|Town of Dunnville|
St. Michael's Catholic Church
Grand Living in a Great Town
|Incorporated as Village of Dunnville||January 1, 1860|
|Incorporated as Town of Dunnville||1900|
|Joined Haldimand County||January 1, 2001|
|• Mayor of Haldimand||Ken Hewitt|
|• Governing Body||The Council of Corporation of Haldimand County|
|• Ward 6 (Dunnville) Councillor||Lorne Boyko|
|• MP||Diane Finley (Conservative)|
|• MPP||Toby Barrett (PC)|
|• Former Town||5.39 km2 (2.08 sq mi)|
|Elevation||183 m (600 ft)|
|• Former Town||5,759|
|• Density||1,068.4/km2 (2,767/sq mi)|
|Time zone||UTC-5 (Eastern (EST))|
|• Summer (DST)||UTC-4 (EDT)|
|Forward sortation area|
|Area code(s)||905, 289, 365|
Dunnville is an unincorporated community located near the mouth of the Grand River in Haldimand County, Ontario, Canada near the historic Talbot Trail. It was formerly an incorporated town encompassing the surrounding area with a total population of 12,000.
Dunnville was the site of a Cayuga settlement called Detgahnegaha'gó:wah. The European settlement was originally built as the entrance to the Welland "feeder" canal and the town once boasted several water-powered mills and a once-bustling canal port. The feeder canal closed in the late 1880s and the last mill was destroyed and replaced with a condominium complex about ten years ago. There is an impassable dam at Dunnville which regulates the level of the Grand River at Port Maitland which, in the 19th century, also helped regulate the level of the Welland Canal (from 1829 until 1887 when the third canal began to intake its water directly from Lake Erie). Dunnville was incorporated as a village in 1860 and then as a town in 1900. In 1974, the town amalgamated with the townships of Dunn, Canborough, Moulton and Sherbrooke when the Regional Municipality of Haldimand-Norfolk was formed. In 2001, Dunnville and all other municipalities within the region were dissolved and the region was divided into two single tier municipalities with city-status but called counties. What was the incorporated town of Dunnville now consists of Wards 5 and 6 in Haldimand County.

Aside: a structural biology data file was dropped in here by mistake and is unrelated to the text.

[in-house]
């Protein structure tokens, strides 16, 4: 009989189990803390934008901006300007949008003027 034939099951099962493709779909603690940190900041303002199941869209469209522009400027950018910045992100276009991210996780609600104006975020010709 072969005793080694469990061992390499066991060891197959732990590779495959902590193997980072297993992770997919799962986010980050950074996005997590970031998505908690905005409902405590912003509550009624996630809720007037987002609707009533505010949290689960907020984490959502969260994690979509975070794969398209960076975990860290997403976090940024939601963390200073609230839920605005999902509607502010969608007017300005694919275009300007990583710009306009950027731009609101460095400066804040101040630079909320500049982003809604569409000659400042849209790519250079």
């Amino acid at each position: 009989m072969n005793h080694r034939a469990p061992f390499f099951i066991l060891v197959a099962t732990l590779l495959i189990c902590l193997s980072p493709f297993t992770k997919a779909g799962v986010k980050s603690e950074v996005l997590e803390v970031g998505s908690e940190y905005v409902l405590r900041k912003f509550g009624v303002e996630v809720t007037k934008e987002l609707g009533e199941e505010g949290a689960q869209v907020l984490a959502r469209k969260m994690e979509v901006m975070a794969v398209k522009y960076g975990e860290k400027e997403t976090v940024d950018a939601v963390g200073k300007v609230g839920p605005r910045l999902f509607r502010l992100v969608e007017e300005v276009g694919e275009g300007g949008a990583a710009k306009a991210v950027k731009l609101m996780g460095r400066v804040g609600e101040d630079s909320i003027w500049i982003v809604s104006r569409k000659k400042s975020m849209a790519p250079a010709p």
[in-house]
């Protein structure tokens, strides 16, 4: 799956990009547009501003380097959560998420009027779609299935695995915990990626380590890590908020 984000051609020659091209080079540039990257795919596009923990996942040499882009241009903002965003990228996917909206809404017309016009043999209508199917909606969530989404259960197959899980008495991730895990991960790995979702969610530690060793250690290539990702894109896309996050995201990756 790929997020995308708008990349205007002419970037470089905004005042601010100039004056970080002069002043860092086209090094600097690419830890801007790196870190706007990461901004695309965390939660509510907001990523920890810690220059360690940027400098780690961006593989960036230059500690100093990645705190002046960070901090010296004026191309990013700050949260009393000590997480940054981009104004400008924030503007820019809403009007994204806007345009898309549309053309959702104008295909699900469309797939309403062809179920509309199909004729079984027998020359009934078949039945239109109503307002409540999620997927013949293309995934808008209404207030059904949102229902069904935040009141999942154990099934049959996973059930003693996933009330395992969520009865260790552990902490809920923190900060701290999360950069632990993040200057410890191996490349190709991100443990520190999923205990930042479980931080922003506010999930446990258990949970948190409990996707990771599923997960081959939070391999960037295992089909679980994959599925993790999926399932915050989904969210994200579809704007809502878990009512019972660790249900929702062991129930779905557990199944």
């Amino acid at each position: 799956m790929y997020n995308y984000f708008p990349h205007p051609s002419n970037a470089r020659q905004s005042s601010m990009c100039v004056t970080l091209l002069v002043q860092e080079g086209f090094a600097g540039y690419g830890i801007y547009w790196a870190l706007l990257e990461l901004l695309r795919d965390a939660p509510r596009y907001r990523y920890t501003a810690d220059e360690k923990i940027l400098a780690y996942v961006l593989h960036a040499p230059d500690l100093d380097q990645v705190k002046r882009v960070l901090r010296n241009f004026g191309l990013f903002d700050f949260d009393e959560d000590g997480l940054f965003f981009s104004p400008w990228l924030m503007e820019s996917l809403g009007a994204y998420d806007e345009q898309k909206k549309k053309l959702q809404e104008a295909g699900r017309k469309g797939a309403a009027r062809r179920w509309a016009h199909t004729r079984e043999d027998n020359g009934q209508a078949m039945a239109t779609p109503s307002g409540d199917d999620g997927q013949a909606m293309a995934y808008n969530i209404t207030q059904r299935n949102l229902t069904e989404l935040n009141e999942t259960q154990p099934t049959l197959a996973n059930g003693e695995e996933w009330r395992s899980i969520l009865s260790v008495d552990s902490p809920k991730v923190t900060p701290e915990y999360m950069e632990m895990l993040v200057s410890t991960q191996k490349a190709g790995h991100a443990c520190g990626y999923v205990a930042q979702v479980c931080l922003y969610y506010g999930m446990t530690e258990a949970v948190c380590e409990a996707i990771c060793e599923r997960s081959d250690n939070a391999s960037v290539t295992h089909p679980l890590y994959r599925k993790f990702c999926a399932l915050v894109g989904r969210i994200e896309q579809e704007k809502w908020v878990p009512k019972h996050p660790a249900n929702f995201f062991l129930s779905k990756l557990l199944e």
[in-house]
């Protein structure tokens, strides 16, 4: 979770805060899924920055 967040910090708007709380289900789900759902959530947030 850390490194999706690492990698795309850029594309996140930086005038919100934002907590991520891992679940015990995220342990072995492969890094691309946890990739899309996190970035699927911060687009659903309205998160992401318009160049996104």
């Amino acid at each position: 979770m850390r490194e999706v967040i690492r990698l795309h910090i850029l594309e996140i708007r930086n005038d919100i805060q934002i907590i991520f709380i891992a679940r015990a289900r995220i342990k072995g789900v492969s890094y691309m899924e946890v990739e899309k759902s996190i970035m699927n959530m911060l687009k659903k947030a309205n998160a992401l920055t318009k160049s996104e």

Only a few kilometres from Lake Erie, Dunnville has many private vacation properties.
There are many events and natural attractions. In June, the annual Mudcat Festival is held to celebrate one of the Grand River's most well-known inhabitants. The festival includes a parade, strongman contests, midway and fireworks. Another popular event is the Dunnville Agricultural Fair, held in late August which includes heavy, light and miniature horse shows, sheep and goat shows. Dunnville has tennis, golf and swimming facilities and many Bed and Breakfasts and camp sites to stay in. Tuesday and Saturday are Farmers Market days since the relocation of the local arena Dunnville is currently constructing a new Farmers Market Pavilion providing more protection from the elements while helping to support what the local farming has to offer (heating may still be an issue).